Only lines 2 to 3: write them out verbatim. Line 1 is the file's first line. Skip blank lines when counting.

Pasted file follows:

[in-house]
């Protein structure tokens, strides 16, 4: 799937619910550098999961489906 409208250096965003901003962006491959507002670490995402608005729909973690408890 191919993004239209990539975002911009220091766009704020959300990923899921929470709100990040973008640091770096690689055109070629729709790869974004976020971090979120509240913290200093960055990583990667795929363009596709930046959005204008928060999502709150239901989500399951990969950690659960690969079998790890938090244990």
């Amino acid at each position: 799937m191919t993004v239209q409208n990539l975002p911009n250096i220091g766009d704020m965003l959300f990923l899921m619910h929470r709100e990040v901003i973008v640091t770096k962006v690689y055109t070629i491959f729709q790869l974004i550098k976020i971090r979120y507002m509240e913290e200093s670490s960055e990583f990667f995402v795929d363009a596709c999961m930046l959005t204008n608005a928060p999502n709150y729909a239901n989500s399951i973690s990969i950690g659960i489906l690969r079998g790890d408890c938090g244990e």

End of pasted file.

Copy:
């Protein structure tokens, strides 16, 4: 799937619910550098999961489906 409208250096965003901003962006491959507002670490995402608005729909973690408890 191919993004239209990539975002911009220091766009704020959300990923899921929470709100990040973008640091770096690689055109070629729709790869974004976020971090979120509240913290200093960055990583990667795929363009596709930046959005204008928060999502709150239901989500399951990969950690659960690969079998790890938090244990």
């Amino acid at each position: 799937m191919t993004v239209q409208n990539l975002p911009n250096i220091g766009d704020m965003l959300f990923l899921m619910h929470r709100e990040v901003i973008v640091t770096k962006v690689y055109t070629i491959f729709q790869l974004i550098k976020i971090r979120y507002m509240e913290e200093s670490s960055e990583f990667f995402v795929d363009a596709c999961m930046l959005t204008n608005a928060p999502n709150y729909a239901n989500s399951i973690s990969i950690g659960i489906l690969r079998g790890d408890c938090g244990e």